Thursday

22nd Oct 2020

ECB to continue bond purchases till spring 2011

  • ECB chief Jean-Claude Trichet (Photo: Swedish Presidency)

The European Central Bank (ECB) has moved to ease market jitters over eurozone sovereign debt by announcing that the authority will continue to supply liquidity to troubled banks into the spring of next year.

There had been concerns, as indicated by public pronouncements from ECB board members, that now was the time for banks to ween themselves off the central bank's liquidity teat.

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Many banks had feared that the ECB would slowly begin to phase out its liquidity scheme, officially called its Securities Market Programme.

However, ECB chief Jean-Claude Trichet told reporters in Frankfurt on Thursday (3 December) that the body had decided to continue the practice until March, 2011.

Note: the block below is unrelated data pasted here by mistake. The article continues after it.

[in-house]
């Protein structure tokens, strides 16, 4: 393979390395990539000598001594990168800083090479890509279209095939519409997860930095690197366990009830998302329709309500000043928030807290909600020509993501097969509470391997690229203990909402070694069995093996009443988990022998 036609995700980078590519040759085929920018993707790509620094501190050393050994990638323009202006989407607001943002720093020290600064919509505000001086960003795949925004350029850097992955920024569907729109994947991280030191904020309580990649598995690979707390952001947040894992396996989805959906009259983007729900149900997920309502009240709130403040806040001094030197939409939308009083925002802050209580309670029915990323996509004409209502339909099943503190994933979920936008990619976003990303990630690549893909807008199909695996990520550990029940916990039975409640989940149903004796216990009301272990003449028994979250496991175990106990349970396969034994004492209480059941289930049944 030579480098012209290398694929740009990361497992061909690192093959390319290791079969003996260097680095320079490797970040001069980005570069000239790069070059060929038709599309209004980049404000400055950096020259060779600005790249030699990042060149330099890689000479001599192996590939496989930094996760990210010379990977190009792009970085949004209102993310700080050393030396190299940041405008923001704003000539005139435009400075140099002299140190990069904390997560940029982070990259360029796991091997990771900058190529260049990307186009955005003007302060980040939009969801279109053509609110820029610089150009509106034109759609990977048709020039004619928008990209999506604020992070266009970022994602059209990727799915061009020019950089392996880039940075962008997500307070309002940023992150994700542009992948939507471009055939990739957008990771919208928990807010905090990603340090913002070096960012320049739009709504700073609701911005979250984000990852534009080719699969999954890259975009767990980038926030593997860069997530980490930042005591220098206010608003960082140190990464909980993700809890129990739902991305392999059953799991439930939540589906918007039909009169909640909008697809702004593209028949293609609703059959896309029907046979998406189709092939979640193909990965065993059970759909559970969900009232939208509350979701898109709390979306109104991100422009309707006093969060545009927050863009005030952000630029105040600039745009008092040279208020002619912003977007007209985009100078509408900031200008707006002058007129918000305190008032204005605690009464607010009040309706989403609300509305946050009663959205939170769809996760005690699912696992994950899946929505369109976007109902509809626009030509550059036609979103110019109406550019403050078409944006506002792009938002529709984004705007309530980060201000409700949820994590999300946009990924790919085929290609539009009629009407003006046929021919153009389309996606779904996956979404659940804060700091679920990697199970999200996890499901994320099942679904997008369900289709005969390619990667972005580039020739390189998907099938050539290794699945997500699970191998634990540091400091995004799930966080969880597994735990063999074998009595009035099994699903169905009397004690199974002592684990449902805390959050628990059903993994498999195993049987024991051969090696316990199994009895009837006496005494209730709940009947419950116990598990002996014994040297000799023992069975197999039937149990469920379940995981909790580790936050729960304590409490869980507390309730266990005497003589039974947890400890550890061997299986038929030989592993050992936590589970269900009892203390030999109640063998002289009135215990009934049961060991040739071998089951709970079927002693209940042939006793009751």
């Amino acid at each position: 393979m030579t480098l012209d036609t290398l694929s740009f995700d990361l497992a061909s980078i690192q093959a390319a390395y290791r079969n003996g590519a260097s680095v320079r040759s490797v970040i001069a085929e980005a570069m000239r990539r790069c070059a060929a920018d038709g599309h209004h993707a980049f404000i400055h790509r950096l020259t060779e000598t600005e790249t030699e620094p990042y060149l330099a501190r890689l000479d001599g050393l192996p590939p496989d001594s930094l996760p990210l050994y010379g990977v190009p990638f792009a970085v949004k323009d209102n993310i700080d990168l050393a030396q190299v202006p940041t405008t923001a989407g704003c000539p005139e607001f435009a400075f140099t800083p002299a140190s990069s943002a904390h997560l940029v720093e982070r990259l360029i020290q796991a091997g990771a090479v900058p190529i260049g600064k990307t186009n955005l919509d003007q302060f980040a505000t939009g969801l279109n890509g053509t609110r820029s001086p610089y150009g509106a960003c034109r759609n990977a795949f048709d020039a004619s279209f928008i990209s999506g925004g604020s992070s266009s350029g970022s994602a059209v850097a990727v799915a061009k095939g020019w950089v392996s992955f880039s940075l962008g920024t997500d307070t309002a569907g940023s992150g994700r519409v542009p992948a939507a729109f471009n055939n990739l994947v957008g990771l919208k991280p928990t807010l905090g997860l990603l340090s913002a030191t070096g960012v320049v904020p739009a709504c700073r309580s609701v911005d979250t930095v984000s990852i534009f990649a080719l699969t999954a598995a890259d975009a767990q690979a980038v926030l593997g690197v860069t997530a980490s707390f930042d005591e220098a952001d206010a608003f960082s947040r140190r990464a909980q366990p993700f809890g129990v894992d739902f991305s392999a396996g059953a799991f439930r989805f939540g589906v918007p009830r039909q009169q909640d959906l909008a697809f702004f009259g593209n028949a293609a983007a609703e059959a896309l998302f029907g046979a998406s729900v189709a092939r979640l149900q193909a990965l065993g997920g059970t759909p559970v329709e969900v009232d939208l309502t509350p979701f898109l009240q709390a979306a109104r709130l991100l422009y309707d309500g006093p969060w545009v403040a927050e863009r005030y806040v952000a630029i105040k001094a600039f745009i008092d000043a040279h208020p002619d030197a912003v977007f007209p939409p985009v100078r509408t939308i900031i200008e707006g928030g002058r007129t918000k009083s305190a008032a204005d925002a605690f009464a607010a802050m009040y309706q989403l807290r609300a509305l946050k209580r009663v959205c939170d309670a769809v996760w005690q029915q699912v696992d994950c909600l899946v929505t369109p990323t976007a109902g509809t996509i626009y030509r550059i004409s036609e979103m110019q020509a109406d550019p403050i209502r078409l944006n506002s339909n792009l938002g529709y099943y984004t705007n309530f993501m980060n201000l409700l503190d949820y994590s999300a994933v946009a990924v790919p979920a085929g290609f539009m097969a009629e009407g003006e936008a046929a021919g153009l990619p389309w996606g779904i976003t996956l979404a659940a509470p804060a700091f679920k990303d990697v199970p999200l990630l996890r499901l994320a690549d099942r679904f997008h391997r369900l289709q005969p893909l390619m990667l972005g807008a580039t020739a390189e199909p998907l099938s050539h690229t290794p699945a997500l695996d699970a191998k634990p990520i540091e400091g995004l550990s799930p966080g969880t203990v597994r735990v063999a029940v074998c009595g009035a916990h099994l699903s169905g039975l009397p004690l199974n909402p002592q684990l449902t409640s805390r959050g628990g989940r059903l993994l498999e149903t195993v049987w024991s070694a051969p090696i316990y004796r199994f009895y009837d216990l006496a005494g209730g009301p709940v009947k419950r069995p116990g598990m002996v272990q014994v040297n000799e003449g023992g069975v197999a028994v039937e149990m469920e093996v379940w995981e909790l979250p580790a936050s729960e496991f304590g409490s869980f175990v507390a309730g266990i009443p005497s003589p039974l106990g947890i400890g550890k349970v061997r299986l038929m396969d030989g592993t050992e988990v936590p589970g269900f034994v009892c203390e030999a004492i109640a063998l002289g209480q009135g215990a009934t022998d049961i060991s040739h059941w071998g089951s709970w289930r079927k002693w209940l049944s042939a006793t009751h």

The SMP "is ongoing. I repeat: ongoing," he said at a press conference.

Mr Trichet did not announce any plans to increase the amount of eurozone government debt purchased however, in order to calm the so-called bond vigilantes, who have been steadily exacting higher interest rates and increasing the borrowing costs of countries such as Ireland, Portugal, Spain, Italy and Belgium in the past three weeks.

A number of analysts had suggested that the bank might announce a shock-and-awe-type move of €1 trillion to €2 trillion in debt purchases.

Initially disappointed that the rumour turned out to be untrue, markets nevertheless quickly bounced upwards on the news of an extension of the liquidity provision.

The yield on 10-year Spanish bonds dropped from 5.16 percent to 5.14, while that on Irish bonds fell from 8.9 percent to 8.6.

The single currency meanwhile moved up from $1.3059 to $1.3217.

Up to now, the ECB has purchased €67 billion in government bonds.

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